"Everybody on a phone in China can book any hotel in the world," Goodman said. "They can find the cheapest price, what other people think, and they can do this in 30 seconds. This level of accessibility is just getting started."
Goodman shared one example of how far mobile integration can go: the Linq hotel in Las Vegas lets guests control everything in the room – lights, temperature – from their WeChat accounts. While that’s more of an extreme example by today's standards, making the most of WeChat’s 600 million users isn’t a bad strategy. Attract China utilizes WeChat to conduct concierge services for travelers who don't speak English. An increasing number of online travel agencies, including Ctrip, can execute complete bookings over WeChat.
The ease of online payments is also fundamental, and for many years that meant accepting UnionPay. This month, though, Chinese-owned UnionPay’s monopoly on bank-card clearing ends, thanks to a World Trade Organization ruling. Starting this month, companies such as MasterCard and Visa will be able to enter the market for yuan-denominated bank-card payments. This could potentially benefit American credit card companies as well as American hoteliers hoping to attract Chinese e-commerce. But the details of the post-monopoly environment are not yet clear.
It could also help smaller, boutique hotels who haven’t had the bandwidth to equip themselves with UnionPay terminals. Smaller hotels are often left behind in this rapid push toward mobile, said Henrik Bork at Chinese-focused luxury online travel agency Lychee. Mobile customers tend to make more last-minute bookings than PC or offline customers. While tech-focused companies like Lychee and large hotels such as Marriott can handle these rush bookings, boutique hotels struggle to process the booking with little lead time. This presents an issue for online travel agents, too, as the check-in may not be as smooth a process as promised.
“This is not the strength of hoteliers,” Bork said. “They’re good in giving you a warm welcome and frying an egg, not mastering e-distribution.”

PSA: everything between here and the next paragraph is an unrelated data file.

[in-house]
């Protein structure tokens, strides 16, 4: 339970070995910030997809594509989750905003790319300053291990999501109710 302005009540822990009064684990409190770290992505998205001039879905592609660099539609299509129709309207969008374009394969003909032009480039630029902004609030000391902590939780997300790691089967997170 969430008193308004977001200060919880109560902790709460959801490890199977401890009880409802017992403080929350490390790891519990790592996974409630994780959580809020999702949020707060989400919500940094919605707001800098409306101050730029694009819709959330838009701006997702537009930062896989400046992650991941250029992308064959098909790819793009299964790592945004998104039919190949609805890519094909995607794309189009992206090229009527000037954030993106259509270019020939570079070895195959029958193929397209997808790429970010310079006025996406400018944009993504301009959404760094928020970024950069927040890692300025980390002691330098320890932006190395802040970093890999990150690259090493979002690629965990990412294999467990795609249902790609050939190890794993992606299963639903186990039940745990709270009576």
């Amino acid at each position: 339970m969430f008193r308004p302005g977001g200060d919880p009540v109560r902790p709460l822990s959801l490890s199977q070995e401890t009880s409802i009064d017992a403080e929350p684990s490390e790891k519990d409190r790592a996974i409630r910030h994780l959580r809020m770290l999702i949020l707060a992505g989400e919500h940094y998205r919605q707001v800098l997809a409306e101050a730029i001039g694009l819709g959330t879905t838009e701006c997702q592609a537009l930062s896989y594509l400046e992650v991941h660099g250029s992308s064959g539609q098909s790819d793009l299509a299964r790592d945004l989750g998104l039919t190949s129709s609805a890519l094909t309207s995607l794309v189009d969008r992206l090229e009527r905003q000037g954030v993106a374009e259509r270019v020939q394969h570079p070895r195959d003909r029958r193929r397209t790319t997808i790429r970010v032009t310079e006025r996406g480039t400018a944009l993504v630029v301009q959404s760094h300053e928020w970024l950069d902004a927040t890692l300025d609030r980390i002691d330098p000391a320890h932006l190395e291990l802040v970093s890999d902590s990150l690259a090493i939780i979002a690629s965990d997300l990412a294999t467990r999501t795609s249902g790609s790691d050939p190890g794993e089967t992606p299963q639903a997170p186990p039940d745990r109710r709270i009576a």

Bork has positioned his company to support the luxury end of the market, which he says has been slower to adopt mobile commerce. He said cheaper hotels are more easily sold online, while high-ticket items require more trust and depend on established habits and relationships with agents. He straddles the divide between present and future by offering a powerful, mobile-supported site while still allowing more traditional clients to reserve hotels over the phone or even in person. As his clients get younger, he’s starting to see the old ways drop out of fashion. Mobile bookings currently account for 20 percent of his business, and are steadily increasing.
The customer review is always right
Besides easy mobile bookings, another important way the travel industry can reach out to Chinese customers is through customer review sites, such as DaoDao or on online travel agencies such as Qunar and Elong, another AmCham China member company.
According to travel industry research company Phocuswright's 2014 report Traveler Reviews and Social Media in China, four out of five Chinese planning a trip read user-submitted reviews. Travelers typically look at review sites first, then, based on what they find, visit a proprietary website and continue with a booking.
“Increasingly mobile-connected Chinese travelers are bringing their affinity for social media to the online travel world in the form of traveler reviews,” analyst Maggie Rauch said in Phocuswright's report. “Online agencies, metasearch sites and review sites are all encouraging users to share their impressions with other travelers.”
Qunar introduced user-generated reviews a few years ago, and has seen the feature's popularity skyrocket. The number of contributions jumped up 420 percent from 2012 to 2013, thanks in part to the use of text messages to solicit and submit reviews, according to Phocuswright. Reviews on other travel sites were also increasing at that time, but at a comparatively modest growth rate of 95 percent.
As well as offering travel sites huge opportunities for traffic, user-generated reviews can open up new marketing channels for hotels both big and small. Charles Lankester, Senior Vice President of Reputation Management at Ruder Finn, an AmCham China member company, said all hotels should invest time in engaging past customers through online reviews.